A potential breakthrough in the long-running contract dispute between junior doctors and the government has been welcomed by one striking health professional in Lincoln.
Talks between the British Medical Association (BMA) and government negotiators over the last two weeks have resulted in a deal being reached by both sides.
The deal will now be presented to BMA members to vote on next month.
Five junior doctors’ strikes have taken place already in 2016, including the first full walkout in NHS history.
Junior doctor Tom Smart, who is also a local BMA rep said: “It looks like a deal of some sort has been reached by the BMA and the government which is obviously good news.
“The hope is that the details of the deal are released by the BMA on May 31 for junior doctors to take a look over.
“We then vote on the terms put to us and of course there’s a chance that it could be rejected – it’s not a done deal yet.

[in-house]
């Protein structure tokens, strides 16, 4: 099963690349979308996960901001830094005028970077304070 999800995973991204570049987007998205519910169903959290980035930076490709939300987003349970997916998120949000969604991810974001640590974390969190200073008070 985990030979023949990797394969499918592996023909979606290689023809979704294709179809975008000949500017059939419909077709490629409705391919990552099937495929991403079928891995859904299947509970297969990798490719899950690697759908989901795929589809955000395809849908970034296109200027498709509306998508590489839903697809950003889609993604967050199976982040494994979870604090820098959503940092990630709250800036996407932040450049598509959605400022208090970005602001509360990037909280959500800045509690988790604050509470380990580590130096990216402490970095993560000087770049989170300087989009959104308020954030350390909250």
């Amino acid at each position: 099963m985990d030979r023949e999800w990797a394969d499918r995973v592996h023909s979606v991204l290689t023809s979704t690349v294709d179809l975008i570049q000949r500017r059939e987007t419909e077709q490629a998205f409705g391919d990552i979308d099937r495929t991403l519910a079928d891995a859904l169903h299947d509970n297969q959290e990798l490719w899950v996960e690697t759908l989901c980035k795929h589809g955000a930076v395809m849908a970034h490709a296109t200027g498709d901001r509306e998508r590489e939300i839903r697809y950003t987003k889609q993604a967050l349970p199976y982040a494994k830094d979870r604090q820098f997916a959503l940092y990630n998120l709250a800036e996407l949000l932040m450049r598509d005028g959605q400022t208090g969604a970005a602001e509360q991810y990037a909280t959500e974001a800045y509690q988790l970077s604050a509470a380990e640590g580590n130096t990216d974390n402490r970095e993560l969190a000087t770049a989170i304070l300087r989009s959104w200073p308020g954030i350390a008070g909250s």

“But I’m quietly optimistic and it’s positive for the public that a contract appears to have been agreed which is safe and preserves the future of the NHS.”
Health Secretary Jeremy Hunt said: “The talks have been constructive and positive and highlighted many areas outside the contract where further work is necessary to value the vital role of junior doctors and improve the training and support they are given.
“This deal represents a definitive step forward for patients, for doctors, and for the NHS as a whole.”
The negotiations over the last 10 days have been chaired throughout by Advisory, Conciliation and Arbitration Service (Acas) chairman Sir Brendan Barber.
He said: “The negotiators from both sides have worked with great intensity and in a good spirit to achieve this breakthrough.
“I have particularly appreciated the positive leadership shown by Sir David Dalton and Dr Johann Malawana throughout these talks.
“I am grateful too that the Secretary of State for Health Jeremy Hunt engaged directly with the negotiations to help move the discussions forward.”